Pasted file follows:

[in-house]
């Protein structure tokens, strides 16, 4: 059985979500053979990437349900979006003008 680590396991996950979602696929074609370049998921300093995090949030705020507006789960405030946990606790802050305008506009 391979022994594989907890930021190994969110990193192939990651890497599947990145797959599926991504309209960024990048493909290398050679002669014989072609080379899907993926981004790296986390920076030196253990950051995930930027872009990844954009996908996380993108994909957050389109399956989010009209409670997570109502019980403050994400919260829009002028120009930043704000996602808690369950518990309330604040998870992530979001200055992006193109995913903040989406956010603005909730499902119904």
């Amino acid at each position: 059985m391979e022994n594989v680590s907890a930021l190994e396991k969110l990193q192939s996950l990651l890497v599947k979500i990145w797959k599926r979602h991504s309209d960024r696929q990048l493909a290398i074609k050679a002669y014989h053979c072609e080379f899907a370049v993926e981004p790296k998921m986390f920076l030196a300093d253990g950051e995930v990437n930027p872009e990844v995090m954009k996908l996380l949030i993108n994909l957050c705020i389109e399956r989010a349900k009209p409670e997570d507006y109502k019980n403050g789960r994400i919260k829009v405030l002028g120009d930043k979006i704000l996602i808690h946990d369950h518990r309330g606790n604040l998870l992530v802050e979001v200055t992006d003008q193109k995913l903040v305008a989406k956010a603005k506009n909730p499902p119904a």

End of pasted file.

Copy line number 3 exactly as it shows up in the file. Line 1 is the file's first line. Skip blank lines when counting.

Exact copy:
């Amino acid at each position: 059985m391979e022994n594989v680590s907890a930021l190994e396991k969110l990193q192939s996950l990651l890497v599947k979500i990145w797959k599926r979602h991504s309209d960024r696929q990048l493909a290398i074609k050679a002669y014989h053979c072609e080379f899907a370049v993926e981004p790296k998921m986390f920076l030196a300093d253990g950051e995930v990437n930027p872009e990844v995090m954009k996908l996380l949030i993108n994909l957050c705020i389109e399956r989010a349900k009209p409670e997570d507006y109502k019980n403050g789960r994400i919260k829009v405030l002028g120009d930043k979006i704000l996602i808690h946990d369950h518990r309330g606790n604040l998870l992530v802050e979001v200055t992006d003008q193109k995913l903040v305008a989406k956010a603005k506009n909730p499902p119904a």